This data centre should be housed in a different building, ideally about 200 kilometres away from the primary site, in an area with minimal environmental hazards. For example, Winnipeg would not be an ideal place to house a data centre because it’s below the flood plain, said Jacques Flipot, district manager, Eastern Canada, at Veritas Software Corp. in Ottawa. Also, you don’t want your DR centre under the flight path of an airplane, he added. But selecting the location of a secondary data centre depends on what you want to guard against. Flipot said large consulting and auditing firms generally stick with 200 kilometres — a distance that would protect against geological issues like earthquakes and floods.
In the case of a widespread power grid failure, Yott recommends backup diesel generators, something that helped Getronics keep its networks running during last year’s Ontario blackout. In B.C., Ryan said, the IHA selected its Kelowna headquarters to house its primary data centre because it had a sophisticated storage infrastructure. The IHA designated Kamloops as the secondary data centre because it also had a highly developed storage environment. Kamloops is, coincidentally, about 200 kilometres from Kelowna. It’s also one of the least likely places in B.C. to have an earthquake or flood, Ryan said.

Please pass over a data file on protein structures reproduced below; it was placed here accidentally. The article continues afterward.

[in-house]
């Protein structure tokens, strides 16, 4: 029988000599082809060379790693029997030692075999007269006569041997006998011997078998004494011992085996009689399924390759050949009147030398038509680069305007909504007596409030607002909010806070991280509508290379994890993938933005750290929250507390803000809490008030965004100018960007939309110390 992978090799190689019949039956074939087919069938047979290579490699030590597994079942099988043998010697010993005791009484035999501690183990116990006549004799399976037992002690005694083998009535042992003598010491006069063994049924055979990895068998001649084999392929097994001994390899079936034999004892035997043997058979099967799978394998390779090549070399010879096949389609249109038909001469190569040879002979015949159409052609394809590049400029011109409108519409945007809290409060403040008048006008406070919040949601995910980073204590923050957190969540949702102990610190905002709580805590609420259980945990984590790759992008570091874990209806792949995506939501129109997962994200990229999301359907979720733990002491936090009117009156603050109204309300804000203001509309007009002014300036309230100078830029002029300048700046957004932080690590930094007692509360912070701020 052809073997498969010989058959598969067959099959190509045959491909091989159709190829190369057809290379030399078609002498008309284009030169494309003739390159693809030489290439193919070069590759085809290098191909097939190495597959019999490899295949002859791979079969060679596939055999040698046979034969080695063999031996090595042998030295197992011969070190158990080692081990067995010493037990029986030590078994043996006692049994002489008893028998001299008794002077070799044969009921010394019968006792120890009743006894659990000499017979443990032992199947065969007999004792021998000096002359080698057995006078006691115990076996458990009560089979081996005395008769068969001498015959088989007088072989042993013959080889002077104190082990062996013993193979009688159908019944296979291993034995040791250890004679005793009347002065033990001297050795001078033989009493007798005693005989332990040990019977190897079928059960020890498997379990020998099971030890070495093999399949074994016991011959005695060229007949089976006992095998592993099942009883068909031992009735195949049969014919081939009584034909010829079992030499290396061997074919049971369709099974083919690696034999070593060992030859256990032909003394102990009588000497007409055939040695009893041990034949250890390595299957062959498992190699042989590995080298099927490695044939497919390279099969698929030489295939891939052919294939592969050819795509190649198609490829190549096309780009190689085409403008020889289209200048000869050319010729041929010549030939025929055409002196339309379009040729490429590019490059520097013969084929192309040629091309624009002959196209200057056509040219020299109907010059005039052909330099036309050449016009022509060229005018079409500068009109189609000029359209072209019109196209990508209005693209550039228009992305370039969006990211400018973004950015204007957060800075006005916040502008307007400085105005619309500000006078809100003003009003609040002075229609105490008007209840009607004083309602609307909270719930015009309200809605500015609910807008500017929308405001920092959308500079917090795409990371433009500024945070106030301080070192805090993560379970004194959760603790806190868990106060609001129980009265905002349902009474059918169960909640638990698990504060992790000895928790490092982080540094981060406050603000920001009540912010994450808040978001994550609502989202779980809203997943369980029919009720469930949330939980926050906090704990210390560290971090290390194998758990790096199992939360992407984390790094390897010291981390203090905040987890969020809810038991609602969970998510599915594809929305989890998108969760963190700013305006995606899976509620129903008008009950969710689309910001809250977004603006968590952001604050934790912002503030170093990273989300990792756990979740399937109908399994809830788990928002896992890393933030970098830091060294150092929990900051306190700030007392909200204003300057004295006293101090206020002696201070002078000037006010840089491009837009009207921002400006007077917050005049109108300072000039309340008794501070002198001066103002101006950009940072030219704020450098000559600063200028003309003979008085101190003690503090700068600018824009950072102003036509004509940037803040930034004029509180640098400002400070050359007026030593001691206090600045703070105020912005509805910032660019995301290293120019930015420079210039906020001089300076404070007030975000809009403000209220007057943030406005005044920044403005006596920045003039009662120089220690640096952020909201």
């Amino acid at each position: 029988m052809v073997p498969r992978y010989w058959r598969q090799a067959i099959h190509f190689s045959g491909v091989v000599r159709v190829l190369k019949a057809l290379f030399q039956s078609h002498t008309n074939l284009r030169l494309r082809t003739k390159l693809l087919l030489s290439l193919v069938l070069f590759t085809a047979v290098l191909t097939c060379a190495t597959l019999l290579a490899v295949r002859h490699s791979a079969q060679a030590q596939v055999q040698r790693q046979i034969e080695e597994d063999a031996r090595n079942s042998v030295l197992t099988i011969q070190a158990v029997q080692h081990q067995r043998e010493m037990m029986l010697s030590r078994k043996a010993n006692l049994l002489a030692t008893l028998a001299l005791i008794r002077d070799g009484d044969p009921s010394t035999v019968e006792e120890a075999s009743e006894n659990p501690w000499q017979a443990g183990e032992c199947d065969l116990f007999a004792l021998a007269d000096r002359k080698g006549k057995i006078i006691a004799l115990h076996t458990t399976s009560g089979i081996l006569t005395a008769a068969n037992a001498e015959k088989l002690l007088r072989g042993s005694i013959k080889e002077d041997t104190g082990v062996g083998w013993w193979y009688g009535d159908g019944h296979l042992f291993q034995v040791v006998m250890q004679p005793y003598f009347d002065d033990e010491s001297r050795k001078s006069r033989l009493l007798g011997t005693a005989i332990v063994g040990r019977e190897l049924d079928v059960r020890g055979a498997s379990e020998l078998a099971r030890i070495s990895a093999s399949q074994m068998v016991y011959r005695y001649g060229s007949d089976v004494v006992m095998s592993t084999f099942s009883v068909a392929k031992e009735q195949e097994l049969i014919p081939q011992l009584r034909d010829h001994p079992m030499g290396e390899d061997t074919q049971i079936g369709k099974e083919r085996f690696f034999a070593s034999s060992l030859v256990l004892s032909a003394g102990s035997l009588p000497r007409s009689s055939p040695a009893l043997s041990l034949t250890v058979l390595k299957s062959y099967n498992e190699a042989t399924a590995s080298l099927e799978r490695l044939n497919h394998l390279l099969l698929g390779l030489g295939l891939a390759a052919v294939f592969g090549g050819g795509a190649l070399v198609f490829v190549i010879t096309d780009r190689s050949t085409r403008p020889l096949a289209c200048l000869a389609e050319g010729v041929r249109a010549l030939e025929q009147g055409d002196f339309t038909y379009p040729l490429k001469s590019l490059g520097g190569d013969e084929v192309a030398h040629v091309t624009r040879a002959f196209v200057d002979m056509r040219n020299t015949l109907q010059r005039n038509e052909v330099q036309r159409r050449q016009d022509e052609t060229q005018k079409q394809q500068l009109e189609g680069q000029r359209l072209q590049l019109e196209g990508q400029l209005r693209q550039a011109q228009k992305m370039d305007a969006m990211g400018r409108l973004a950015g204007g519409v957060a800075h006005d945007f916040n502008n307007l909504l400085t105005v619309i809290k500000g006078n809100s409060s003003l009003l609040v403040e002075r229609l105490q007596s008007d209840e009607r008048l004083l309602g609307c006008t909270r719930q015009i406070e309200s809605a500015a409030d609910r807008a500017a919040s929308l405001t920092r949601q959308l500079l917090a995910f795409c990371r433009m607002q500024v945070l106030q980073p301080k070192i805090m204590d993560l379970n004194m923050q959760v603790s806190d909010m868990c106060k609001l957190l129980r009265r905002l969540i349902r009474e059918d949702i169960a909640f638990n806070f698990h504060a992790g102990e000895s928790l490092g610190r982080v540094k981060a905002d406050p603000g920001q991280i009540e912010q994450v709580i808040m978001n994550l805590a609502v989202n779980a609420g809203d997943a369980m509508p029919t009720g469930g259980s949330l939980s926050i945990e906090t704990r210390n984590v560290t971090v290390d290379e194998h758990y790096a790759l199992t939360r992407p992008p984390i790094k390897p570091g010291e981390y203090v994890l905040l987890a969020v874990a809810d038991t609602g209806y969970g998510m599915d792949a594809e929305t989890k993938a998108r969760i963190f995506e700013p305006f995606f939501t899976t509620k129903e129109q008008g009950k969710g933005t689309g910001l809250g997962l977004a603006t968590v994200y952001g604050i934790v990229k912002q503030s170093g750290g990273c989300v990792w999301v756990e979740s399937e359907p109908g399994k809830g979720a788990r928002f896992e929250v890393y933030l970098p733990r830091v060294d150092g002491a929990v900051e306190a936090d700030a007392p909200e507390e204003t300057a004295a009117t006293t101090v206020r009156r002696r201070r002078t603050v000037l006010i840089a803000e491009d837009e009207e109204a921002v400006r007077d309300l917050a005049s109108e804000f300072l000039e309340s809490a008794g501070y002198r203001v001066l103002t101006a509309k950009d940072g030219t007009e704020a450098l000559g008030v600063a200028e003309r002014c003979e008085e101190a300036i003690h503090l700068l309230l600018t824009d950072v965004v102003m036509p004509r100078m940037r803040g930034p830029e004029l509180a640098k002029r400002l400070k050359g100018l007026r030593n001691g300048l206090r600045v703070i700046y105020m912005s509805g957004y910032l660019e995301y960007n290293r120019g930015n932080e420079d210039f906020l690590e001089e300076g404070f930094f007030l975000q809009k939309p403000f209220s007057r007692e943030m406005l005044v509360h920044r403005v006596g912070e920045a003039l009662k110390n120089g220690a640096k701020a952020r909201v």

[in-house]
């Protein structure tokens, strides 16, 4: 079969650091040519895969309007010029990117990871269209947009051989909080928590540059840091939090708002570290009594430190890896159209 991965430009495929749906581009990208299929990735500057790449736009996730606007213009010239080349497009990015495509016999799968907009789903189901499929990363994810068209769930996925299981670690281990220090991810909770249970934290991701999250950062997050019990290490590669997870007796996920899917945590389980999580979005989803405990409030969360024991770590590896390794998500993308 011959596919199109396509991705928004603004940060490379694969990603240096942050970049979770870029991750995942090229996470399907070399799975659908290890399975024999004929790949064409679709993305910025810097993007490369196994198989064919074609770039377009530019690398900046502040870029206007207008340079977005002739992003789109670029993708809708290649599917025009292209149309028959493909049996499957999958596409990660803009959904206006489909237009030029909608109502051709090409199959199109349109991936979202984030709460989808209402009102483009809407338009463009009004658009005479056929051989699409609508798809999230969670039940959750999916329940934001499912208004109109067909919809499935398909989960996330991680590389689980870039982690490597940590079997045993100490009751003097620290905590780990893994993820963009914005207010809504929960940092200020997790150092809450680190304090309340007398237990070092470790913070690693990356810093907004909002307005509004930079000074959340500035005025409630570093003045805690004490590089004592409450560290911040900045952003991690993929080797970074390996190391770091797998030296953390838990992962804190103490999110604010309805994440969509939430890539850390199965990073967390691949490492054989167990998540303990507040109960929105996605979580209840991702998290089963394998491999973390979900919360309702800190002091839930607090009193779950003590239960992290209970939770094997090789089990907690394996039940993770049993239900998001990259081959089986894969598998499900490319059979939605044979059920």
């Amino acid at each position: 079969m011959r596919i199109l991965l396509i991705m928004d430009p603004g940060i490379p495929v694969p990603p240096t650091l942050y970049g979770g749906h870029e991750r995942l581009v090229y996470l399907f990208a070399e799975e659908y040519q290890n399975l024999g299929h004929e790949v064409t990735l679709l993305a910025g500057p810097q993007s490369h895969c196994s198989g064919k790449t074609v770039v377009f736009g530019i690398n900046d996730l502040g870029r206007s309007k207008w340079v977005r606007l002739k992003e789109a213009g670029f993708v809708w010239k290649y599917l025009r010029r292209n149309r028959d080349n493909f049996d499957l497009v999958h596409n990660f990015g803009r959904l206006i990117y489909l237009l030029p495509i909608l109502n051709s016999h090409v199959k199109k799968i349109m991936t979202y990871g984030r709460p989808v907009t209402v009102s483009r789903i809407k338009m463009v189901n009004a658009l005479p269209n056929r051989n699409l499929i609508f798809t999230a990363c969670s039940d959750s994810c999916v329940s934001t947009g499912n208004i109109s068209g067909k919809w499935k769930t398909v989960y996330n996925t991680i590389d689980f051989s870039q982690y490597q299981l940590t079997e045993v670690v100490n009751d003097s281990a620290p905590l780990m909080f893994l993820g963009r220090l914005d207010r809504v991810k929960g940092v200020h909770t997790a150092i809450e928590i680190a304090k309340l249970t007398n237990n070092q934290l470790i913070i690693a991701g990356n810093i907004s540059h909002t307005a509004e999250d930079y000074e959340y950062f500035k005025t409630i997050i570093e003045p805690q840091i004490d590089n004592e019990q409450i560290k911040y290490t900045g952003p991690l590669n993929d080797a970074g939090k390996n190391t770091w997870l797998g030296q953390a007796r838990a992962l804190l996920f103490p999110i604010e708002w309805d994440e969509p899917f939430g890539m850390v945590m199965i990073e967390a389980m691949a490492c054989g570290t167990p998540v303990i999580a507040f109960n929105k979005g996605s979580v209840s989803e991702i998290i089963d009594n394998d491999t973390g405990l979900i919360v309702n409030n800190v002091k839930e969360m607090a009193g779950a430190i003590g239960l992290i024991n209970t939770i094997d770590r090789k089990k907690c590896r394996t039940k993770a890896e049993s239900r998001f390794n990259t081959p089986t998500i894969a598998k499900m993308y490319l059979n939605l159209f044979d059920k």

A challenge for any publicly funded organization embarking on a DR project is securing money – especially in the health care field, which, Ryan said, is not highly funded for IT. It’s hard to justify spending money on a new data centre when the money could go to an MRI machine. “It’s not easy for a CIO to raise money for a secondary data centre,” Ryan said. “But our board saw through that. They saw advantages to long-term preparedness. Our organization was created to run as a business and there’s such a strong business case for it.” So Ryan was able to convince them that in the long run, reducing risk through emergency preparedness was less expensive.
Getronics’ Yott echoed Ryan’s concerns. Public sector organizations are in a tight spot because they are responsible to taxpayers who demand reliable service from government-funded entities. But unfortunately the public rarely understands the significant that role IT networks play in delivering their services.
Previously, the IHA relied on server-attached storage, which was costly to maintain because each server had to be backed up. The IHA’s data centres now consist of storage area networks (SANs), which let the IHA purchase storage and servers separately as needed. The IHA stores the data on EMC Corp.’s Symmetrix boxes and uses EMC Corp.’s Connectrix, which sits on either end to keep the SANs in synch and manage the data. Additionally, the IHA uses EMC’s Centera, which electronically sends backup tapes off site at time intervals selected by the IHA. Centera also takes daily and weekly “snapshots” of data that goes offsite, stored on tape. Additionally, the IHA purchased a high-speed gigabit fibre optic line running between the Kelowna and Kamloops sites from Telus Corp. Even though owning fibre was more expensive than paying per-volume, it was worth it because the data lines weren’t taxed, Ryan said.